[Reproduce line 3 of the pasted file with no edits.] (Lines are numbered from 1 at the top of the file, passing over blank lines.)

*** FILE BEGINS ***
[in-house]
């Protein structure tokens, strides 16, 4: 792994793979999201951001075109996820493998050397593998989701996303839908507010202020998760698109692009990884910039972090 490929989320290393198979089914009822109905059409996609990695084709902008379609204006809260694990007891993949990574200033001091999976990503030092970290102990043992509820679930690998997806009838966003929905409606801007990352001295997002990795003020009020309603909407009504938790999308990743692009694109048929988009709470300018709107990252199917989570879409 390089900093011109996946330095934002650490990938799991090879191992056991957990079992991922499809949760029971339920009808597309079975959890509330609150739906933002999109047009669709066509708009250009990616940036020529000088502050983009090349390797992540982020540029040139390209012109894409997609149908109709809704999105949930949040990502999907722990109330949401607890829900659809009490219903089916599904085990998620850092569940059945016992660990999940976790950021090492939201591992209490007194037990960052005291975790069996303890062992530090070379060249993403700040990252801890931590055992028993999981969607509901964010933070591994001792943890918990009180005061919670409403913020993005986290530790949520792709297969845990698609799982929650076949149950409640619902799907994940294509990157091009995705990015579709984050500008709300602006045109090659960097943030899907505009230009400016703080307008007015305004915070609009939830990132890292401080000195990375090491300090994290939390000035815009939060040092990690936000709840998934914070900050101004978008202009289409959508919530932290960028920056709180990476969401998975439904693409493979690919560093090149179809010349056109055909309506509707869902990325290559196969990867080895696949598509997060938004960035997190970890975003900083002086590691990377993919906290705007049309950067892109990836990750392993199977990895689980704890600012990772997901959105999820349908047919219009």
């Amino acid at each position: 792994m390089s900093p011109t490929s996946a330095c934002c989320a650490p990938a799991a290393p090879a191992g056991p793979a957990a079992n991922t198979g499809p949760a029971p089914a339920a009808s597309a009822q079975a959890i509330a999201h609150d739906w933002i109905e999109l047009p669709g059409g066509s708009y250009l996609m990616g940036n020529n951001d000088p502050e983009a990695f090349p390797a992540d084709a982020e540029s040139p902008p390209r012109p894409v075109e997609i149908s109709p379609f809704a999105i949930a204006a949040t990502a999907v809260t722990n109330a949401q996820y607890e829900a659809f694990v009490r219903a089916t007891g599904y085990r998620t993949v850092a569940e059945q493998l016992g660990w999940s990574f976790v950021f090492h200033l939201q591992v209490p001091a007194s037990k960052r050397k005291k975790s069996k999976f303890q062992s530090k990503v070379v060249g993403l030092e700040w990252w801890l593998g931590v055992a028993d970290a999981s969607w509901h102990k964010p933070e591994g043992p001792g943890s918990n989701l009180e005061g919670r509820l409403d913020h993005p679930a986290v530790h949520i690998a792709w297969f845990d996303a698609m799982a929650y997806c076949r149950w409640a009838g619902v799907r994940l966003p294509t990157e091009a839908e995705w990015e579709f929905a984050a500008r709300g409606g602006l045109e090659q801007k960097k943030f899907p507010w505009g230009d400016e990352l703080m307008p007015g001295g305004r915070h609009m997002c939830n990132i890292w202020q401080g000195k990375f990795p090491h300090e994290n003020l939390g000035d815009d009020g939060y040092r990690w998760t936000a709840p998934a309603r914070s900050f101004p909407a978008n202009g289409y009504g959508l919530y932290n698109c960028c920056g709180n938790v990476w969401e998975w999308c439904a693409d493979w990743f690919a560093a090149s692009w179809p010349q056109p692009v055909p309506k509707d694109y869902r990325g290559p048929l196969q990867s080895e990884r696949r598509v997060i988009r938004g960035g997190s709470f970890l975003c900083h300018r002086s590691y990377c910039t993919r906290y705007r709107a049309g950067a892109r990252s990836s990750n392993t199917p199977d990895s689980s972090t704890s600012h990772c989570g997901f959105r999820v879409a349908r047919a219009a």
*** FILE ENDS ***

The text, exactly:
């Amino acid at each position: 792994m390089s900093p011109t490929s996946a330095c934002c989320a650490p990938a799991a290393p090879a191992g056991p793979a957990a079992n991922t198979g499809p949760a029971p089914a339920a009808s597309a009822q079975a959890i509330a999201h609150d739906w933002i109905e999109l047009p669709g059409g066509s708009y250009l996609m990616g940036n020529n951001d000088p502050e983009a990695f090349p390797a992540d084709a982020e540029s040139p902008p390209r012109p894409v075109e997609i149908s109709p379609f809704a999105i949930a204006a949040t990502a999907v809260t722990n109330a949401q996820y607890e829900a659809f694990v009490r219903a089916t007891g599904y085990r998620t993949v850092a569940e059945q493998l016992g660990w999940s990574f976790v950021f090492h200033l939201q591992v209490p001091a007194s037990k960052r050397k005291k975790s069996k999976f303890q062992s530090k990503v070379v060249g993403l030092e700040w990252w801890l593998g931590v055992a028993d970290a999981s969607w509901h102990k964010p933070e591994g043992p001792g943890s918990n989701l009180e005061g919670r509820l409403d913020h993005p679930a986290v530790h949520i690998a792709w297969f845990d996303a698609m799982a929650y997806c076949r149950w409640a009838g619902v799907r994940l966003p294509t990157e091009a839908e995705w990015e579709f929905a984050a500008r709300g409606g602006l045109e090659q801007k960097k943030f899907p507010w505009g230009d400016e990352l703080m307008p007015g001295g305004r915070h609009m997002c939830n990132i890292w202020q401080g000195k990375f990795p090491h300090e994290n003020l939390g000035d815009d009020g939060y040092r990690w998760t936000a709840p998934a309603r914070s900050f101004p909407a978008n202009g289409y009504g959508l919530y932290n698109c960028c920056g709180n938790v990476w969401e998975w999308c439904a693409d493979w990743f690919a560093a090149s692009w179809p010349q056109p692009v055909p309506k509707d694109y869902r990325g290559p048929l196969q990867s080895e990884r696949r598509v997060i988009r938004g960035g997190s709470f970890l975003c900083h300018r002086s590691y990377c910039t993919r906290y705007r709107a049309g950067a892109r990252s990836s990750n392993t199917p199977d990895s689980s972090t704890s600012h990772c989570g997901f959105r999820v879409a349908r047919a219009a």